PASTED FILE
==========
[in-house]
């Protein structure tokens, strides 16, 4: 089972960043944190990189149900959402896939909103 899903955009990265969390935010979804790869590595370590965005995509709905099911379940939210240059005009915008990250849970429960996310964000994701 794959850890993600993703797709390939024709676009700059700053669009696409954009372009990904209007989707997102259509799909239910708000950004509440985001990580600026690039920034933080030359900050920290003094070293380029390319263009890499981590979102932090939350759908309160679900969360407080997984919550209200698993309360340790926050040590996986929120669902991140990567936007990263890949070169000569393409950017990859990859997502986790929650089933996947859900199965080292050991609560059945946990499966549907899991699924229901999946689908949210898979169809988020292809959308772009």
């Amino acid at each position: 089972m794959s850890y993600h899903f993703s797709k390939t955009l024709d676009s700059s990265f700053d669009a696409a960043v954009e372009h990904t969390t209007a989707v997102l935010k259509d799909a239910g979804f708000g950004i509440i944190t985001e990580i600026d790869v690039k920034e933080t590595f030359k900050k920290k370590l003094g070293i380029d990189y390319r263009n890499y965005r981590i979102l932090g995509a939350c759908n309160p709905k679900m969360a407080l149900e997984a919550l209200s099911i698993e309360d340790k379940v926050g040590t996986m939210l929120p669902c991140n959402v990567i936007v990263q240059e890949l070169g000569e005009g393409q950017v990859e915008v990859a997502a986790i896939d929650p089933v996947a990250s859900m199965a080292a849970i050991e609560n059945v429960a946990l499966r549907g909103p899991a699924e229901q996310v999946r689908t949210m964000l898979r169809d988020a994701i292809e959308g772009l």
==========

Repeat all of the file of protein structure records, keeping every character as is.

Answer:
[in-house]
């Protein structure tokens, strides 16, 4: 089972960043944190990189149900959402896939909103 899903955009990265969390935010979804790869590595370590965005995509709905099911379940939210240059005009915008990250849970429960996310964000994701 794959850890993600993703797709390939024709676009700059700053669009696409954009372009990904209007989707997102259509799909239910708000950004509440985001990580600026690039920034933080030359900050920290003094070293380029390319263009890499981590979102932090939350759908309160679900969360407080997984919550209200698993309360340790926050040590996986929120669902991140990567936007990263890949070169000569393409950017990859990859997502986790929650089933996947859900199965080292050991609560059945946990499966549907899991699924229901999946689908949210898979169809988020292809959308772009």
């Amino acid at each position: 089972m794959s850890y993600h899903f993703s797709k390939t955009l024709d676009s700059s990265f700053d669009a696409a960043v954009e372009h990904t969390t209007a989707v997102l935010k259509d799909a239910g979804f708000g950004i509440i944190t985001e990580i600026d790869v690039k920034e933080t590595f030359k900050k920290k370590l003094g070293i380029d990189y390319r263009n890499y965005r981590i979102l932090g995509a939350c759908n309160p709905k679900m969360a407080l149900e997984a919550l209200s099911i698993e309360d340790k379940v926050g040590t996986m939210l929120p669902c991140n959402v990567i936007v990263q240059e890949l070169g000569e005009g393409q950017v990859e915008v990859a997502a986790i896939d929650p089933v996947a990250s859900m199965a080292a849970i050991e609560n059945v429960a946990l499966r549907g909103p899991a699924e229901q996310v999946r689908t949210m964000l898979r169809d988020a994701i292809e959308g772009l």